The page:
Finished reading: Sea of Tranquility by Emily St. John Mandel 📚
This is a suggestion for anyone who wants to write anything with time travel: don’t.
Time travel is always a disgusting mess. There are probably five good time travel fiction products. Everything else is an incoherent mess full of plot holes, logical contradictions, and nonsensical story progression.
The more your work tries to be “serious,” the more time travel looks ridiculous.
This book makes no exception. The time travel aspect is a total joke.
Apparently, this book won Goodreads’s best SciFi of 2022. So, 2022 must have been a truly horrible year for SciFi.
But I want to write about time travel!
Fine. There is only one approach to time travel that doesn’t instantly make me barf: the one compatible with the Block Universe. In that case, there is no “we need to protect the timeline” nonsense because everything exists at the same time (it is bloody confusing to use the language of our limited linear-time brain to discuss eternalism). So, when a character goes back in time, they cannot mess up the “present” because the present already discounts the fact that the character went to the past and did what they did.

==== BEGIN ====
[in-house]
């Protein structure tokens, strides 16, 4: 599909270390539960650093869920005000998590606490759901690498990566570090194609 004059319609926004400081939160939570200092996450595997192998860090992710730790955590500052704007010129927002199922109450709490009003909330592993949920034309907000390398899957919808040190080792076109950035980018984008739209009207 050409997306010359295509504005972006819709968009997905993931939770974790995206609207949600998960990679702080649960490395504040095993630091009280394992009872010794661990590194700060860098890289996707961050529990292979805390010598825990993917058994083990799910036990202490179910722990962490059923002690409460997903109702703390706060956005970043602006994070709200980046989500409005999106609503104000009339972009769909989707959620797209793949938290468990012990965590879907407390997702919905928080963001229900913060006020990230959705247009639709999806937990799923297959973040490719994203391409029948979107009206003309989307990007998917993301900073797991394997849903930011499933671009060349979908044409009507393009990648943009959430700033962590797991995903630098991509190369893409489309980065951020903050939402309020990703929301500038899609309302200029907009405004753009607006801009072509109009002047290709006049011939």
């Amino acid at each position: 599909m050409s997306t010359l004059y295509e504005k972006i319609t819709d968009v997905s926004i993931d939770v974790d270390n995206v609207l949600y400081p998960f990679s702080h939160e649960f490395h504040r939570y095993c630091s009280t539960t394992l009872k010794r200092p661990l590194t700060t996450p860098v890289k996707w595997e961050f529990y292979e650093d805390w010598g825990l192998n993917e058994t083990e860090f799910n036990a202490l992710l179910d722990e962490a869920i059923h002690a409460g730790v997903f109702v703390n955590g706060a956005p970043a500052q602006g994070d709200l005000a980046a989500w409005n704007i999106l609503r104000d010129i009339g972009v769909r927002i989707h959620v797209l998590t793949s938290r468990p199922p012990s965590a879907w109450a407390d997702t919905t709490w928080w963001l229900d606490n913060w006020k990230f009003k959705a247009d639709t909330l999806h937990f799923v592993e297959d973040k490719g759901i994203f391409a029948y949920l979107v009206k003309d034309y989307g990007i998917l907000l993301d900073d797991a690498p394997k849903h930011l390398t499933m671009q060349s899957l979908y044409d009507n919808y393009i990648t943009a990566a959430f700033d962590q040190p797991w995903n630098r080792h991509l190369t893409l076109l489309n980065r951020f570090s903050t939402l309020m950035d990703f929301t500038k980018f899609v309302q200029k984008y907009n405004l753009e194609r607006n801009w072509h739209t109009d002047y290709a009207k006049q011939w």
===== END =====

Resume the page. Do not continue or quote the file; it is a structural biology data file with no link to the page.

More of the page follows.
Why can I tolerate this? Because our universe works (mostly) this way. It is a consequence of Einstein’s Special Relativity.
(In theory, to avoid every time paradox, a Time Machine should be able to go back only to the time it was created. But I can pass on this one.)
Time Travel is complicated, and it almost never makes a story better.
So, please, just don’t.